As different as the two candidates may be, in both cases they are extremely concerned with the erosion of civil liberties under the Clinton and Bush administrations.
Barr has joined the ACLU, and works for them; he has also set up an organization called “American Freedom Agenda,” to work to "restore checks and balances and civil liberties protections under assault by the executive branch."
Gravel adds a concern for restoring political power to voters, against the major political establishment. He favors nationwide (indeed, national) initiative and referendum rights, and has about as much confidence in current election laws as a fat man has in an antique wicker chair.
Both Barr and Gravel have served at high levels in American government, as major-party players. Both have joined the Libertarian Party. Both want to . . . make a statement.
I’ll let them make their own statements. I won’t interpret them for you at length. I will say that I know them both — Gravel fairly well — and like them. Barr seems to be a serious man; Gravel is seriously amusing.
By that latter crack I only mean that his peculiar presidential video stunt (not an ad really — but it garnered more attention that most other candidates’ ads) of staring at the camera for an extended — almost excruciating — period of time, and then throwing a big rock in a lake, struck me, last year, as the most “out there” artistic statement in American politics in years. And I’m so “out there” I think I got the point, though I’ll spare you the explanation. Just stay glued to YouTube for further instructions.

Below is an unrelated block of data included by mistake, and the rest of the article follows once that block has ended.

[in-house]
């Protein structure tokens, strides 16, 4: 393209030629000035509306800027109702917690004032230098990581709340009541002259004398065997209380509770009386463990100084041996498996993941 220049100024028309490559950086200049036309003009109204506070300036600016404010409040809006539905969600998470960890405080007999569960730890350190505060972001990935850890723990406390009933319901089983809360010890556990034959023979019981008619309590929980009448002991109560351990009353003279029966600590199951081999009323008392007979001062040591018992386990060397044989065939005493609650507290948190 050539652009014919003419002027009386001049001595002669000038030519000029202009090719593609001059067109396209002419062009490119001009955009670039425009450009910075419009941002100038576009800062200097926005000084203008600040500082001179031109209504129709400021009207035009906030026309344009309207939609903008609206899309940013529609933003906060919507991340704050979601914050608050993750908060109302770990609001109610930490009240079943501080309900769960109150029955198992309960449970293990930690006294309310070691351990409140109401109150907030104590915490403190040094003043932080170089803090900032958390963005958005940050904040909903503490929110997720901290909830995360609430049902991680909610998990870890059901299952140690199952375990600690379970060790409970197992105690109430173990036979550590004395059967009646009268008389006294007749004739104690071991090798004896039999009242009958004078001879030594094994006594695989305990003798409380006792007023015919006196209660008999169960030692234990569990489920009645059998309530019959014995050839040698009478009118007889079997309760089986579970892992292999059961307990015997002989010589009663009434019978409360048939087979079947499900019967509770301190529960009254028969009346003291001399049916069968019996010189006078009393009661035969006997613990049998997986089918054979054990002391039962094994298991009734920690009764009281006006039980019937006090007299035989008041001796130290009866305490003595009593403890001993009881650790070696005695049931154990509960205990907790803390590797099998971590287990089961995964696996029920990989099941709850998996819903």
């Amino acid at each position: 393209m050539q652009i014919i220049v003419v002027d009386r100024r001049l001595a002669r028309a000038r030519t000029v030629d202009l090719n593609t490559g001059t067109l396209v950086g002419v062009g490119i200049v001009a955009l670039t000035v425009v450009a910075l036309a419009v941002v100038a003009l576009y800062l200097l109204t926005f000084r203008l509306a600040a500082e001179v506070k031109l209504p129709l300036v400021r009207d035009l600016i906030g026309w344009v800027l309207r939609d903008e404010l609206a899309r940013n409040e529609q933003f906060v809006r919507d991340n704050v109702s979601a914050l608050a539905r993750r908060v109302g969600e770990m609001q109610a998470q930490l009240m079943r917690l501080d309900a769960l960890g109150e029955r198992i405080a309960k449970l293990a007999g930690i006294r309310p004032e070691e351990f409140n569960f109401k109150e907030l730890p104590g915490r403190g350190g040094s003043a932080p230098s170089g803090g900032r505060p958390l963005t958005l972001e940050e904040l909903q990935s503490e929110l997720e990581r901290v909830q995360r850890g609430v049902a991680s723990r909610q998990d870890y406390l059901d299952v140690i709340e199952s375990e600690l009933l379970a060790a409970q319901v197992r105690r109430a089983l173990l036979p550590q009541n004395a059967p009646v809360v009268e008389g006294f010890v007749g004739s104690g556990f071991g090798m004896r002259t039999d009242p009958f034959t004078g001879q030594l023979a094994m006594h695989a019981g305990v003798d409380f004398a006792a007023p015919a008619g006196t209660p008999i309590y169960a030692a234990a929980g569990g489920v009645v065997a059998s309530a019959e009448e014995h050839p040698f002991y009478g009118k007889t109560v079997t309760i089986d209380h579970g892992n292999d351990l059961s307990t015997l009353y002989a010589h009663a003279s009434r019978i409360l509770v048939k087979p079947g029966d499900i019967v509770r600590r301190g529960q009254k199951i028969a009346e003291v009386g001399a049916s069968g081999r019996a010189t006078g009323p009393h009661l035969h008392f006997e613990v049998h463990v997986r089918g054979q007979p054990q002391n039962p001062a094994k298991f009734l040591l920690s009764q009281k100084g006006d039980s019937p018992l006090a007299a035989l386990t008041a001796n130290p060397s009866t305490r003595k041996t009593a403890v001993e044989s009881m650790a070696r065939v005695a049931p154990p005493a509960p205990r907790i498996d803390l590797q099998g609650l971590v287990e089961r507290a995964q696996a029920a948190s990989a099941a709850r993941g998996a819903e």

Gravel’s recent rendition of “Helter Skelter,” widely seen on YouTube, shows a man who’s long abandoned trying to “look presidential” in order to spark interest. He picked a great song.
Well, Gravel made a splash with his rock-in-the-lake act. And he was an unscripted breath of fresh air in the early debates. What he’ll do among Libertarian Party members — people who are, after all, just as interested in radically reducing (say: abolishing) business regulations and taxes and privatizing Social Security etc. — I have no idea. For his serious work on initiative rights, I can only express mounds of empathy and enthusiasm. (Mike’s charming wife also has some killer recipes for salmon, my favorite dish — but that shouldn’t count for him politically.)
Barr, on the other hand, is a lot closer to the usual LP candidate. He has Republican roots. (So does the party, which grew out of the Goldwater movement and dissatisfaction over Nixon’s betrayal of the free market.) And, not insignificantly, he has been a member of the party longer than a few weeks.
Of course, to actual Republicans, Barr looks like a traitor. Sean Hannity asked him if he really wanted to elect Hillary Clinton.